[Updated on 1 September 2023] Much like tennis and a few other sports, squash can be played by two people or four, and since doubles squash is gaining in popularity but is a little different than singles squash, you may wonder exactly how to go about practicing the game so that you can improve your skills and do better the next time that tournament or championship rolls around.
How to Get Started
Before you decide exactly how to practice with a partner and another team of players, let’s talk about the advantages of playing doubles squash as opposed to playing with just one other person. These include, but are not limited to the following:
- Because there are a total of four players on the court, communication is key, but at the same time, doubles squash is a much more social game that all four players are guaranteed to enjoy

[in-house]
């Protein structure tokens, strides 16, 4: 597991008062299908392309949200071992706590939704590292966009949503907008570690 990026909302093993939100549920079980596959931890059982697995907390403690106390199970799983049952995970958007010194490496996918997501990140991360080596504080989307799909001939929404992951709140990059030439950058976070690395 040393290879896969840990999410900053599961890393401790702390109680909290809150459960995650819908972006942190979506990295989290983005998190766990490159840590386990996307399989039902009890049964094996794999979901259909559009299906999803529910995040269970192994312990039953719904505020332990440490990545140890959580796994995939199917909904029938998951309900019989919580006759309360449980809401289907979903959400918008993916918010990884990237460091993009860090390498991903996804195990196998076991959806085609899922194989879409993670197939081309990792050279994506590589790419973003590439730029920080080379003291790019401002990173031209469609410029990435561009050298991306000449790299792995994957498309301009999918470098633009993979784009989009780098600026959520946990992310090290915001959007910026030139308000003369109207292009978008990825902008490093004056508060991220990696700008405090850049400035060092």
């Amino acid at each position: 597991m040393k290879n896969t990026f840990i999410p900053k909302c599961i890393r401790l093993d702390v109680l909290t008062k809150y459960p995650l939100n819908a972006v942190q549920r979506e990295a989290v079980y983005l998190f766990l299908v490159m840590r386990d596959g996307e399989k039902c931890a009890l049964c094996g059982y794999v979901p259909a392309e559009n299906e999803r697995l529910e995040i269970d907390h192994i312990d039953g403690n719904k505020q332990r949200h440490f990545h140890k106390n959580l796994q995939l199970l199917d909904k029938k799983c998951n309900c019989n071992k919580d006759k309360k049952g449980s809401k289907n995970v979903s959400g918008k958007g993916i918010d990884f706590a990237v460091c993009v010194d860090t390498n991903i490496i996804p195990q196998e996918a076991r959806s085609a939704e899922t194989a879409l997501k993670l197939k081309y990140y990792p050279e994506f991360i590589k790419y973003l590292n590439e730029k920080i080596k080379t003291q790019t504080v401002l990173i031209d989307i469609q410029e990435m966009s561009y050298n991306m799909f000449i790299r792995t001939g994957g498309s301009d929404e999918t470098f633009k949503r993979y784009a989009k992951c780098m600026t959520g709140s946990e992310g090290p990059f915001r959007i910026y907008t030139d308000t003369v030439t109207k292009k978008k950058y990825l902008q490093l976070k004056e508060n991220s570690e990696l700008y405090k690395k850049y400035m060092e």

- Fun, fun, fun! Let’s face it, doubles squash is just a heck of a lot of fun
- Because there are four players, it is a little easier on your body because you aren’t doing as much work, and even though the game tends to last longer, you’ll likely not be as exhausted once it’s over
In fact, many people who play squash switch to doubles once they get older. With doubles squash, a hardball is used instead of a softball, which usually results in less twisting and turning of the body. In many ways, more skill than fitness is required when you participate in a doubles squash game, making it a much better sport once people get to middle age or older.